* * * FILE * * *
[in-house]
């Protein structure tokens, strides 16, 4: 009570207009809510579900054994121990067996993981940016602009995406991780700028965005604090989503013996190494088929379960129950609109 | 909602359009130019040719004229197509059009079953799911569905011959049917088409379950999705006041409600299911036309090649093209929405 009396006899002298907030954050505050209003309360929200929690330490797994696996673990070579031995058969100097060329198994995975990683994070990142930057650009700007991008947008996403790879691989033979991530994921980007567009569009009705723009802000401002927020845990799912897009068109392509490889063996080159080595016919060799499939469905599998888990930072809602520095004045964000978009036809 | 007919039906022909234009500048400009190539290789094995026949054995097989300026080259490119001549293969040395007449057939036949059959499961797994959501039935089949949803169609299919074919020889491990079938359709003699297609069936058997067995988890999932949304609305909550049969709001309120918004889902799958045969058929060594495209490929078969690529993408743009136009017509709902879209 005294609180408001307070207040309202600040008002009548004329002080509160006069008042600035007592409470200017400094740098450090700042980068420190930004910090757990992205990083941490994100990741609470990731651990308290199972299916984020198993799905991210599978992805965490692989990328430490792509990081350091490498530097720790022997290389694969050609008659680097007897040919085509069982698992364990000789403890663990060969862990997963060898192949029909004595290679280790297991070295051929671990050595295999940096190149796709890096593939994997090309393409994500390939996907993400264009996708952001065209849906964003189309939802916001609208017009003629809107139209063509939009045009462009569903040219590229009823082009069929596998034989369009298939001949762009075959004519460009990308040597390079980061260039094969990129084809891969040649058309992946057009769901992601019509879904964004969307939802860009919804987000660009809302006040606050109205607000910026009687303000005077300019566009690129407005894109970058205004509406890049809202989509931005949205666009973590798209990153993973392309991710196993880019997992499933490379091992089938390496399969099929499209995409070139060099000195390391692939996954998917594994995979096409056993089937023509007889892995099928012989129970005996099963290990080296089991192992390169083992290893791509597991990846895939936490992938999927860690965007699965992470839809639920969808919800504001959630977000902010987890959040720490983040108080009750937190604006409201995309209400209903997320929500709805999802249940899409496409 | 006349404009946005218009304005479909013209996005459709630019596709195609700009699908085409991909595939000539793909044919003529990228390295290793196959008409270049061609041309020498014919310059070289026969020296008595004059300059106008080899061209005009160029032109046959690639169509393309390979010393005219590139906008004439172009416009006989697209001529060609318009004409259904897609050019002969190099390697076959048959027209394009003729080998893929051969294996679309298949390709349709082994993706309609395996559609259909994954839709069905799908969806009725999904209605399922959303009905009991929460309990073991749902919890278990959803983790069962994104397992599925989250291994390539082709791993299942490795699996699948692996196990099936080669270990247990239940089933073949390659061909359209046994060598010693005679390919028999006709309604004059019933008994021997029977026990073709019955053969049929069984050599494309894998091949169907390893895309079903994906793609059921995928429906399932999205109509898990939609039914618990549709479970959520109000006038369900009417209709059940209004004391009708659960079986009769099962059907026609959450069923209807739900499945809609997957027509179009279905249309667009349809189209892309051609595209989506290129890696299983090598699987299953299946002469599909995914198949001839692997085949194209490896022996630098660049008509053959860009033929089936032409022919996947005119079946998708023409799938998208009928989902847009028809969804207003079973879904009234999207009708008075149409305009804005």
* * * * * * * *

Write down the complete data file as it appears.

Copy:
[in-house]
């Protein structure tokens, strides 16, 4: 009570207009809510579900054994121990067996993981940016602009995406991780700028965005604090989503013996190494088929379960129950609109 | 909602359009130019040719004229197509059009079953799911569905011959049917088409379950999705006041409600299911036309090649093209929405 009396006899002298907030954050505050209003309360929200929690330490797994696996673990070579031995058969100097060329198994995975990683994070990142930057650009700007991008947008996403790879691989033979991530994921980007567009569009009705723009802000401002927020845990799912897009068109392509490889063996080159080595016919060799499939469905599998888990930072809602520095004045964000978009036809 | 007919039906022909234009500048400009190539290789094995026949054995097989300026080259490119001549293969040395007449057939036949059959499961797994959501039935089949949803169609299919074919020889491990079938359709003699297609069936058997067995988890999932949304609305909550049969709001309120918004889902799958045969058929060594495209490929078969690529993408743009136009017509709902879209 005294609180408001307070207040309202600040008002009548004329002080509160006069008042600035007592409470200017400094740098450090700042980068420190930004910090757990992205990083941490994100990741609470990731651990308290199972299916984020198993799905991210599978992805965490692989990328430490792509990081350091490498530097720790022997290389694969050609008659680097007897040919085509069982698992364990000789403890663990060969862990997963060898192949029909004595290679280790297991070295051929671990050595295999940096190149796709890096593939994997090309393409994500390939996907993400264009996708952001065209849906964003189309939802916001609208017009003629809107139209063509939009045009462009569903040219590229009823082009069929596998034989369009298939001949762009075959004519460009990308040597390079980061260039094969990129084809891969040649058309992946057009769901992601019509879904964004969307939802860009919804987000660009809302006040606050109205607000910026009687303000005077300019566009690129407005894109970058205004509406890049809202989509931005949205666009973590798209990153993973392309991710196993880019997992499933490379091992089938390496399969099929499209995409070139060099000195390391692939996954998917594994995979096409056993089937023509007889892995099928012989129970005996099963290990080296089991192992390169083992290893791509597991990846895939936490992938999927860690965007699965992470839809639920969808919800504001959630977000902010987890959040720490983040108080009750937190604006409201995309209400209903997320929500709805999802249940899409496409 | 006349404009946005218009304005479909013209996005459709630019596709195609700009699908085409991909595939000539793909044919003529990228390295290793196959008409270049061609041309020498014919310059070289026969020296008595004059300059106008080899061209005009160029032109046959690639169509393309390979010393005219590139906008004439172009416009006989697209001529060609318009004409259904897609050019002969190099390697076959048959027209394009003729080998893929051969294996679309298949390709349709082994993706309609395996559609259909994954839709069905799908969806009725999904209605399922959303009905009991929460309990073991749902919890278990959803983790069962994104397992599925989250291994390539082709791993299942490795699996699948692996196990099936080669270990247990239940089933073949390659061909359209046994060598010693005679390919028999006709309604004059019933008994021997029977026990073709019955053969049929069984050599494309894998091949169907390893895309079903994906793609059921995928429906399932999205109509898990939609039914618990549709479970959520109000006038369900009417209709059940209004004391009708659960079986009769099962059907026609959450069923209807739900499945809609997957027509179009279905249309667009349809189209892309051609595209989506290129890696299983090598699987299953299946002469599909995914198949001839692997085949194209490896022996630098660049008509053959860009033929089936032409022919996947005119079946998708023409799938998208009928989902847009028809969804207003079973879904009234999207009708008075149409305009804005």